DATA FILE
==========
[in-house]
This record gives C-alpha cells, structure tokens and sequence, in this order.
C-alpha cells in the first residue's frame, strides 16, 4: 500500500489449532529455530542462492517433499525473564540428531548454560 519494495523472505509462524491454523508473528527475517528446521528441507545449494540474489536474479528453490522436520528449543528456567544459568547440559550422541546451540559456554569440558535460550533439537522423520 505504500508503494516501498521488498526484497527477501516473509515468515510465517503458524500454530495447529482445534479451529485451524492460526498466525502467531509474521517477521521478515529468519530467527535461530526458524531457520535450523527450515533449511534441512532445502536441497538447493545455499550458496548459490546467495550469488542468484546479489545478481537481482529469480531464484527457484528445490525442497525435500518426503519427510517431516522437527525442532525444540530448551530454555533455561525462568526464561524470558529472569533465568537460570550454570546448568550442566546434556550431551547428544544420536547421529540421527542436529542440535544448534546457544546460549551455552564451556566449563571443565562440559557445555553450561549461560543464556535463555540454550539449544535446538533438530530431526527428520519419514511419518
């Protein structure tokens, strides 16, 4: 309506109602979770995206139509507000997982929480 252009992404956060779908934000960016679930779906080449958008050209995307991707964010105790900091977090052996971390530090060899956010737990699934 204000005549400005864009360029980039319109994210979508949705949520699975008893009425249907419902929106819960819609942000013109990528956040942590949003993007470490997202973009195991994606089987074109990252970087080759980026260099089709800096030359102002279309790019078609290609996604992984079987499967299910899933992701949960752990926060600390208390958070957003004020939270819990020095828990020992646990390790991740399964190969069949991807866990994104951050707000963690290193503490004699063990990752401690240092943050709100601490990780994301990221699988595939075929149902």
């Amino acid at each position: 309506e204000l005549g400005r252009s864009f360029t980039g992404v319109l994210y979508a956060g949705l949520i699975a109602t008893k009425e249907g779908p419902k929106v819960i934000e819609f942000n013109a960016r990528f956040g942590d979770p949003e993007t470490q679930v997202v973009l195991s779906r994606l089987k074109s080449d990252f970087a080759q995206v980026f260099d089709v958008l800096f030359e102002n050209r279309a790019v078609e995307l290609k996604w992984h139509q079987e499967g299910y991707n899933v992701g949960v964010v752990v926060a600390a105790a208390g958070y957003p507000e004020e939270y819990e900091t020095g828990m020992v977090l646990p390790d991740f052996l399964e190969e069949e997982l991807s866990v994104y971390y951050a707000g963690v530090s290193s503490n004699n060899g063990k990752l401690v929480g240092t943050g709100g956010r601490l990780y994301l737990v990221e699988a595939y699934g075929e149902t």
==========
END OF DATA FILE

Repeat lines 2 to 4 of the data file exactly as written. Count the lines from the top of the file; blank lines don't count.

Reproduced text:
This record gives C-alpha cells, structure tokens and sequence, in this order.
C-alpha cells in the first residue's frame, strides 16, 4: 500500500489449532529455530542462492517433499525473564540428531548454560 519494495523472505509462524491454523508473528527475517528446521528441507545449494540474489536474479528453490522436520528449543528456567544459568547440559550422541546451540559456554569440558535460550533439537522423520 505504500508503494516501498521488498526484497527477501516473509515468515510465517503458524500454530495447529482445534479451529485451524492460526498466525502467531509474521517477521521478515529468519530467527535461530526458524531457520535450523527450515533449511534441512532445502536441497538447493545455499550458496548459490546467495550469488542468484546479489545478481537481482529469480531464484527457484528445490525442497525435500518426503519427510517431516522437527525442532525444540530448551530454555533455561525462568526464561524470558529472569533465568537460570550454570546448568550442566546434556550431551547428544544420536547421529540421527542436529542440535544448534546457544546460549551455552564451556566449563571443565562440559557445555553450561549461560543464556535463555540454550539449544535446538533438530530431526527428520519419514511419518
């Protein structure tokens, strides 16, 4: 309506109602979770995206139509507000997982929480 252009992404956060779908934000960016679930779906080449958008050209995307991707964010105790900091977090052996971390530090060899956010737990699934 204000005549400005864009360029980039319109994210979508949705949520699975008893009425249907419902929106819960819609942000013109990528956040942590949003993007470490997202973009195991994606089987074109990252970087080759980026260099089709800096030359102002279309790019078609290609996604992984079987499967299910899933992701949960752990926060600390208390958070957003004020939270819990020095828990020992646990390790991740399964190969069949991807866990994104951050707000963690290193503490004699063990990752401690240092943050709100601490990780994301990221699988595939075929149902």